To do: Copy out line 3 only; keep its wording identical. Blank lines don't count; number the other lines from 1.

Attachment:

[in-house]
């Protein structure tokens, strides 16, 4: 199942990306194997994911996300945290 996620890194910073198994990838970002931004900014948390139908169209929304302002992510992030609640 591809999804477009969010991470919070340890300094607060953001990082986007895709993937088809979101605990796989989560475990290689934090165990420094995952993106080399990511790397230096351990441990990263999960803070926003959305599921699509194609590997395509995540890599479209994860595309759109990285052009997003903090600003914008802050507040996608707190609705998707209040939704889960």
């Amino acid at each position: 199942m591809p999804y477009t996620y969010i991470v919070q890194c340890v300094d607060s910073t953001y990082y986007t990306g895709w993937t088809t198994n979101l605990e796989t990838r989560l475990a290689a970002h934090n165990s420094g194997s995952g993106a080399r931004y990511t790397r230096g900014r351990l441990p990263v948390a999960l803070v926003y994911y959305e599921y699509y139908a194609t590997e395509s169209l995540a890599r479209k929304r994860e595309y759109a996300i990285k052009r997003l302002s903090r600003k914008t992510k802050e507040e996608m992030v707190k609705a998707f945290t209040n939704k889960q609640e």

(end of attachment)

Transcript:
């Amino acid at each position: 199942m591809p999804y477009t996620y969010i991470v919070q890194c340890v300094d607060s910073t953001y990082y986007t990306g895709w993937t088809t198994n979101l605990e796989t990838r989560l475990a290689a970002h934090n165990s420094g194997s995952g993106a080399r931004y990511t790397r230096g900014r351990l441990p990263v948390a999960l803070v926003y994911y959305e599921y699509y139908a194609t590997e395509s169209l995540a890599r479209k929304r994860e595309y759109a996300i990285k052009r997003l302002s903090r600003k914008t992510k802050e507040e996608m992030v707190k609705a998707f945290t209040n939704k889960q609640e």